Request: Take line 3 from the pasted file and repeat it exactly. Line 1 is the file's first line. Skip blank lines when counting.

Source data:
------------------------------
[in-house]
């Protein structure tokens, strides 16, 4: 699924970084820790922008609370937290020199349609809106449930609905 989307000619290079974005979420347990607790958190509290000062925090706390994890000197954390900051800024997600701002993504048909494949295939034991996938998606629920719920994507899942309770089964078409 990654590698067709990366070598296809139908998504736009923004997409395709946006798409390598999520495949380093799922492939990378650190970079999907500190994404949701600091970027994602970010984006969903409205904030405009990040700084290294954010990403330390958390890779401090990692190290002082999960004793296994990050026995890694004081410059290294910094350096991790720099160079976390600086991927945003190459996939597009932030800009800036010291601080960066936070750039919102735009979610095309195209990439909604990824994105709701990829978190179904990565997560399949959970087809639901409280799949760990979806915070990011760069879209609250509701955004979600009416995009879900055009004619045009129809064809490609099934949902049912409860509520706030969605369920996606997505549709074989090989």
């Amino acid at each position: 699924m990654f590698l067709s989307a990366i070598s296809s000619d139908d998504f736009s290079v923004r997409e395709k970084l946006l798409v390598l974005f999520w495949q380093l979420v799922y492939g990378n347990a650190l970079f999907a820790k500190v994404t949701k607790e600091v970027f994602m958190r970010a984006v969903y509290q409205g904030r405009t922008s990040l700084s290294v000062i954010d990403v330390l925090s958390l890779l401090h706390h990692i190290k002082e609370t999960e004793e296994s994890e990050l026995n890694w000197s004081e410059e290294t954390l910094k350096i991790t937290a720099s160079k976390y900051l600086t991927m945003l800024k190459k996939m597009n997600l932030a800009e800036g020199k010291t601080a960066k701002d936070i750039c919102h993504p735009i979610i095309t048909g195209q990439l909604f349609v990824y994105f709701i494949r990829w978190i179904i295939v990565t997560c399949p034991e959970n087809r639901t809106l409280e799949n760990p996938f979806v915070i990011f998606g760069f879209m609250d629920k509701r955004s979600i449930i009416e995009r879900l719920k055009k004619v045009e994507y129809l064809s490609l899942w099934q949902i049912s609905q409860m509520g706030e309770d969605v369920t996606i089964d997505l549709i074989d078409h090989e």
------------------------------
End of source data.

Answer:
């Amino acid at each position: 699924m990654f590698l067709s989307a990366i070598s296809s000619d139908d998504f736009s290079v923004r997409e395709k970084l946006l798409v390598l974005f999520w495949q380093l979420v799922y492939g990378n347990a650190l970079f999907a820790k500190v994404t949701k607790e600091v970027f994602m958190r970010a984006v969903y509290q409205g904030r405009t922008s990040l700084s290294v000062i954010d990403v330390l925090s958390l890779l401090h706390h990692i190290k002082e609370t999960e004793e296994s994890e990050l026995n890694w000197s004081e410059e290294t954390l910094k350096i991790t937290a720099s160079k976390y900051l600086t991927m945003l800024k190459k996939m597009n997600l932030a800009e800036g020199k010291t601080a960066k701002d936070i750039c919102h993504p735009i979610i095309t048909g195209q990439l909604f349609v990824y994105f709701i494949r990829w978190i179904i295939v990565t997560c399949p034991e959970n087809r639901t809106l409280e799949n760990p996938f979806v915070i990011f998606g760069f879209m609250d629920k509701r955004s979600i449930i009416e995009r879900l719920k055009k004619v045009e994507y129809l064809s490609l899942w099934q949902i049912s609905q409860m509520g706030e309770d969605v369920t996606i089964d997505l549709i074989d078409h090989e």